Tuesday, May 21, 2019

Tuesday Morning Links

This and that for your Tuesday reading.

- CBC interviews David Wallace-Wells and others about the need for collective action as the only viable response to a climate crisis and the despair it would otherwise produce:
"Individual action simply can't get us to zero [carbon] emissions," [Wallace-Wells] told Tapestry host Mary Hynes. "Ultimately, those efforts are marginal compared to what can be achieved through policy and through politics, and that for me is why we need to focus on those levers."
"So for an individual to step out of that and really try to make sense of this very large threat to our societies and our ways of life  — especially if you have been raised to believe that this is a good thing or this is just life as you know it — is very difficult." 
But the University of Oregon associate professor [Kari Norgaard] says channeling energy into structural changes can help ease some of that anxiety.

"Climate change is very big, it's very scary. It's not something we can work on alone. As more people in each community begin to [mobilize], it not only makes it more pleasant and meaningful along the way, but it brings momentum to the whole."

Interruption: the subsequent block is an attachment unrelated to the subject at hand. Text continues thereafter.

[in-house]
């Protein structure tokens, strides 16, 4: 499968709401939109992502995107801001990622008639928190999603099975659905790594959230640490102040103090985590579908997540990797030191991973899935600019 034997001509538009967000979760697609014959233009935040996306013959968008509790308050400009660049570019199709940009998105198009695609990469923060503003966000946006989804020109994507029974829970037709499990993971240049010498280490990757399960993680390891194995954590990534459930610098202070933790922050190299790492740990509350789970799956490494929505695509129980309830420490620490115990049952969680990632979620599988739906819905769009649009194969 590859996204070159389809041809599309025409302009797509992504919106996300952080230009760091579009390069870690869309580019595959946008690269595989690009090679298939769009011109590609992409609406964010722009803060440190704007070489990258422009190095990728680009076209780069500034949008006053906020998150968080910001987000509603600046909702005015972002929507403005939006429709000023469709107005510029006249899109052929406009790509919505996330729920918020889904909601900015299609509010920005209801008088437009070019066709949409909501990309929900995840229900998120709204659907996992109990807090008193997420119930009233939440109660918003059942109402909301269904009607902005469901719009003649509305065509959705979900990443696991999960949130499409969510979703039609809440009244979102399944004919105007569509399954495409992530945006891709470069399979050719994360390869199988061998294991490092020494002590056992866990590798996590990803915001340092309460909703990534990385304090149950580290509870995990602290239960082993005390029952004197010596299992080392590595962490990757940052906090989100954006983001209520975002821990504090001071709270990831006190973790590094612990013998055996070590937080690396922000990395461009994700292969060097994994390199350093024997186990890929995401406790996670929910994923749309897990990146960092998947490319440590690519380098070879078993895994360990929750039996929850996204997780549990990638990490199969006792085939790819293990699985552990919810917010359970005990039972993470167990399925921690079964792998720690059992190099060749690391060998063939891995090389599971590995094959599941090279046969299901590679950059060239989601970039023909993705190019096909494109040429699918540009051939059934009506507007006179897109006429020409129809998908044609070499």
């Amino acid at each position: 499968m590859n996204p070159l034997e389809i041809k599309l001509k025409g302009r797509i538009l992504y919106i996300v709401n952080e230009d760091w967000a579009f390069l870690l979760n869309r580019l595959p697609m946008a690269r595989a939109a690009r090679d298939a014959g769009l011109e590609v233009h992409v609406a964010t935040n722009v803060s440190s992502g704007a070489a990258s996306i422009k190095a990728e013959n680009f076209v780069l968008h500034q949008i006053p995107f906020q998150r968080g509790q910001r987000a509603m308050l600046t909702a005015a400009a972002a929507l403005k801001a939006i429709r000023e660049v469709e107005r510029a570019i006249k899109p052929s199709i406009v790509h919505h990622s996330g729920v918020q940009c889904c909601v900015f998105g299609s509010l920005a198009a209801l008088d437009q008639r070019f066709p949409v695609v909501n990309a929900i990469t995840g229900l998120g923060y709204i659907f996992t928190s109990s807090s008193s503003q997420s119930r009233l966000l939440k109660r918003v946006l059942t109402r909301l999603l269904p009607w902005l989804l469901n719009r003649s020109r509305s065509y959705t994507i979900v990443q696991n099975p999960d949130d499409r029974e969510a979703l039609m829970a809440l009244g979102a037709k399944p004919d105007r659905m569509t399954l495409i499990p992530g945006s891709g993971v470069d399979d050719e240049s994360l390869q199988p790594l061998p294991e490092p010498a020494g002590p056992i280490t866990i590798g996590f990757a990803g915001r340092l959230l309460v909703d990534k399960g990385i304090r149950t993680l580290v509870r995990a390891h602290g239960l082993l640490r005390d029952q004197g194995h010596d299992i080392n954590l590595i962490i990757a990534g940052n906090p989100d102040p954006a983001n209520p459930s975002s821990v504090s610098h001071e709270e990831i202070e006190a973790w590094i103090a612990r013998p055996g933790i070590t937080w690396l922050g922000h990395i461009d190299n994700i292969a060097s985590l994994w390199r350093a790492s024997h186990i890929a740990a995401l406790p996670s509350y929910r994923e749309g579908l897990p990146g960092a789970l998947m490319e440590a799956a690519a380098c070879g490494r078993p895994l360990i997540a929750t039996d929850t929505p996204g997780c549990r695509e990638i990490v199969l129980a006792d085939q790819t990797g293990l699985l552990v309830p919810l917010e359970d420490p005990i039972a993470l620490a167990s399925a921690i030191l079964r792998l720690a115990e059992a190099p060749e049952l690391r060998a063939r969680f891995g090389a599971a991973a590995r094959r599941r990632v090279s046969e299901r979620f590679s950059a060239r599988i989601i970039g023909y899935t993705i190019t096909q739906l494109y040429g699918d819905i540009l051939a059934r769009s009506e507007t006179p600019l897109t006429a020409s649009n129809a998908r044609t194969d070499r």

- Perla Hernandez writes about the missed opportunity to address climate change in Newfoundland and Labrador's provincial election - though the resulting minority legislature will hopefully result in some needed ability to prod the government to action. Sarath Peiris points out that the bleating about an environmental assessment bill by Canada's Dirty Half-Dozen denialist right-wing leaders has no basis in fact. And Heriberto Aruojo writes about the threat Jair Bolsonaro's government poses to the Amazon rain forest with global implications.

- Robert Booth reports on Human Rights Watch's observations as to how the UK Cons' austerity caused large amounts of child hunger. And Mark Rice-Oxley and Patrick Butler write about the wider precarity facing workers in the EU.

- Trevor Hancock wonders why governments don't pay more attention to public health which would both produce improved social outcomes, and save public money. And a group of Ontario resident physicians highlights how Doug Ford's attacks on public health will harm their patients.

- Finally, Libby Davies offers a reminder that a strong progressive message is necessary for the NDP to succeed both in winning votes and seeing its values implemented.

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